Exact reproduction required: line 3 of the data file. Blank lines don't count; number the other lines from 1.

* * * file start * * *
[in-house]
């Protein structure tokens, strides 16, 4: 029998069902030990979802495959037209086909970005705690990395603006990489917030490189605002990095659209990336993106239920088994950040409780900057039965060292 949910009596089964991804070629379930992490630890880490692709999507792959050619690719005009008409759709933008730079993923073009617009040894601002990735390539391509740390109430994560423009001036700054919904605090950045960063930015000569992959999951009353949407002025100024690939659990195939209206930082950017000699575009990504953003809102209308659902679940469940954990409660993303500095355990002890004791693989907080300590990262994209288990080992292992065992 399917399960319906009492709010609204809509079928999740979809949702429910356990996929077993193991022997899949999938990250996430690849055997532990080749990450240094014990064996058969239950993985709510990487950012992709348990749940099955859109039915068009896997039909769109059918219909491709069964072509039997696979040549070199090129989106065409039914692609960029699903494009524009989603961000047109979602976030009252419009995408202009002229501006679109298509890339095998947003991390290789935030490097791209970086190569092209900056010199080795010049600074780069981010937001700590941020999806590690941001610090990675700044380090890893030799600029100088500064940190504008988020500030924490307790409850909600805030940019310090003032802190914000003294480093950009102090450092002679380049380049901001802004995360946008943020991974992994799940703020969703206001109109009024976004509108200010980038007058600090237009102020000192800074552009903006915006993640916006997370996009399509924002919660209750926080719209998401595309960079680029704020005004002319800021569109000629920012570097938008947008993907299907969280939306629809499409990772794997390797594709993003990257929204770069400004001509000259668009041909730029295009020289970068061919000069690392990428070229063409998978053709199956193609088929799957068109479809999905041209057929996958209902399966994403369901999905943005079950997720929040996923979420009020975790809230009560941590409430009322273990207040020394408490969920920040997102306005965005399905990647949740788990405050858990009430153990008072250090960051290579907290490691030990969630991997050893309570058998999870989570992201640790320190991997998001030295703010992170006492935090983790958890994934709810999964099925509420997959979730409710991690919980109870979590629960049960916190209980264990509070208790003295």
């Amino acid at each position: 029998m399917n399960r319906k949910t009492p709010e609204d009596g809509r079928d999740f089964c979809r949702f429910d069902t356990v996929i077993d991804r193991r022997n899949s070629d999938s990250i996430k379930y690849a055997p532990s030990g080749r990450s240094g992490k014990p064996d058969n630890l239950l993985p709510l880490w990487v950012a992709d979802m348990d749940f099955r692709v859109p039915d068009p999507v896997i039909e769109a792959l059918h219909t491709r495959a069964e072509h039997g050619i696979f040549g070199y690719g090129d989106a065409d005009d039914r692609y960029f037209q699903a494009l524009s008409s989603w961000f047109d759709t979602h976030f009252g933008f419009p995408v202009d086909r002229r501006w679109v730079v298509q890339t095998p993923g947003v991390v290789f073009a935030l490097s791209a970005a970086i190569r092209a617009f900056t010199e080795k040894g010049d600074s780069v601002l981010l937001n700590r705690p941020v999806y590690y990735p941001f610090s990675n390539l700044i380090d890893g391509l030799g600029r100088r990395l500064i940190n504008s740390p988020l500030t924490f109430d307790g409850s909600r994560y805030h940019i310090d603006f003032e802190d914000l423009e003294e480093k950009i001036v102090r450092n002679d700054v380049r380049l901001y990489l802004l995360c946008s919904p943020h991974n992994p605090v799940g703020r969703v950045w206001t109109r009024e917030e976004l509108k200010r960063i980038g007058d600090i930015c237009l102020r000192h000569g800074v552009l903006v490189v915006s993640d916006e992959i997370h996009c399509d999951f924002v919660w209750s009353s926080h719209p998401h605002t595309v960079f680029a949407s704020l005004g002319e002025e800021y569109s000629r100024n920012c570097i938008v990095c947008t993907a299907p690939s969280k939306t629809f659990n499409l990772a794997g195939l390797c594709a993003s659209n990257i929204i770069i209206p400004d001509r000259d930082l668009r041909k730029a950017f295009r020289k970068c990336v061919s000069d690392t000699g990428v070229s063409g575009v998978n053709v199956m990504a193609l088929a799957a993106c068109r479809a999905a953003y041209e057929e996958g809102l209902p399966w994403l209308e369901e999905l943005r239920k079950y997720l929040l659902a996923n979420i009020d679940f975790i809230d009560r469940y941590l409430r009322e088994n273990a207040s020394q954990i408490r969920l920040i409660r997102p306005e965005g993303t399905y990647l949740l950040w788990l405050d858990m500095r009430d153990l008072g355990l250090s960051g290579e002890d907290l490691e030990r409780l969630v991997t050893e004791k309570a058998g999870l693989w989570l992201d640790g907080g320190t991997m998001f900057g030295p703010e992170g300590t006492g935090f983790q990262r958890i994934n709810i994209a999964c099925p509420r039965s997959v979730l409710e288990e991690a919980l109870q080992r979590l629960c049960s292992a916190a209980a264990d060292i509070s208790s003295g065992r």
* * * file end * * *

């Amino acid at each position: 029998m399917n399960r319906k949910t009492p709010e609204d009596g809509r079928d999740f089964c979809r949702f429910d069902t356990v996929i077993d991804r193991r022997n899949s070629d999938s990250i996430k379930y690849a055997p532990s030990g080749r990450s240094g992490k014990p064996d058969n630890l239950l993985p709510l880490w990487v950012a992709d979802m348990d749940f099955r692709v859109p039915d068009p999507v896997i039909e769109a792959l059918h219909t491709r495959a069964e072509h039997g050619i696979f040549g070199y690719g090129d989106a065409d005009d039914r692609y960029f037209q699903a494009l524009s008409s989603w961000f047109d759709t979602h976030f009252g933008f419009p995408v202009d086909r002229r501006w679109v730079v298509q890339t095998p993923g947003v991390v290789f073009a935030l490097s791209a970005a970086i190569r092209a617009f900056t010199e080795k040894g010049d600074s780069v601002l981010l937001n700590r705690p941020v999806y590690y990735p941001f610090s990675n390539l700044i380090d890893g391509l030799g600029r100088r990395l500064i940190n504008s740390p988020l500030t924490f109430d307790g409850s909600r994560y805030h940019i310090d603006f003032e802190d914000l423009e003294e480093k950009i001036v102090r450092n002679d700054v380049r380049l901001y990489l802004l995360c946008s919904p943020h991974n992994p605090v799940g703020r969703v950045w206001t109109r009024e917030e976004l509108k200010r960063i980038g007058d600090i930015c237009l102020r000192h000569g800074v552009l903006v490189v915006s993640d916006e992959i997370h996009c399509d999951f924002v919660w209750s009353s926080h719209p998401h605002t595309v960079f680029a949407s704020l005004g002319e002025e800021y569109s000629r100024n920012c570097i938008v990095c947008t993907a299907p690939s969280k939306t629809f659990n499409l990772a794997g195939l390797c594709a993003s659209n990257i929204i770069i209206p400004d001509r000259d930082l668009r041909k730029a950017f295009r020289k970068c990336v061919s000069d690392t000699g990428v070229s063409g575009v998978n053709v199956m990504a193609l088929a799957a993106c068109r479809a999905a953003y041209e057929e996958g809102l209902p399966w994403l209308e369901e999905l943005r239920k079950y997720l929040l659902a996923n979420i009020d679940f975790i809230d009560r469940y941590l409430r009322e088994n273990a207040s020394q954990i408490r969920l920040i409660r997102p306005e965005g993303t399905y990647l949740l950040w788990l405050d858990m500095r009430d153990l008072g355990l250090s960051g290579e002890d907290l490691e030990r409780l969630v991997t050893e004791k309570a058998g999870l693989w989570l992201d640790g907080g320190t991997m998001f900057g030295p703010e992170g300590t006492g935090f983790q990262r958890i994934n709810i994209a999964c099925p509420r039965s997959v979730l409710e288990e991690a919980l109870q080992r979590l629960c049960s292992a916190a209980a264990d060292i509070s208790s003295g065992r």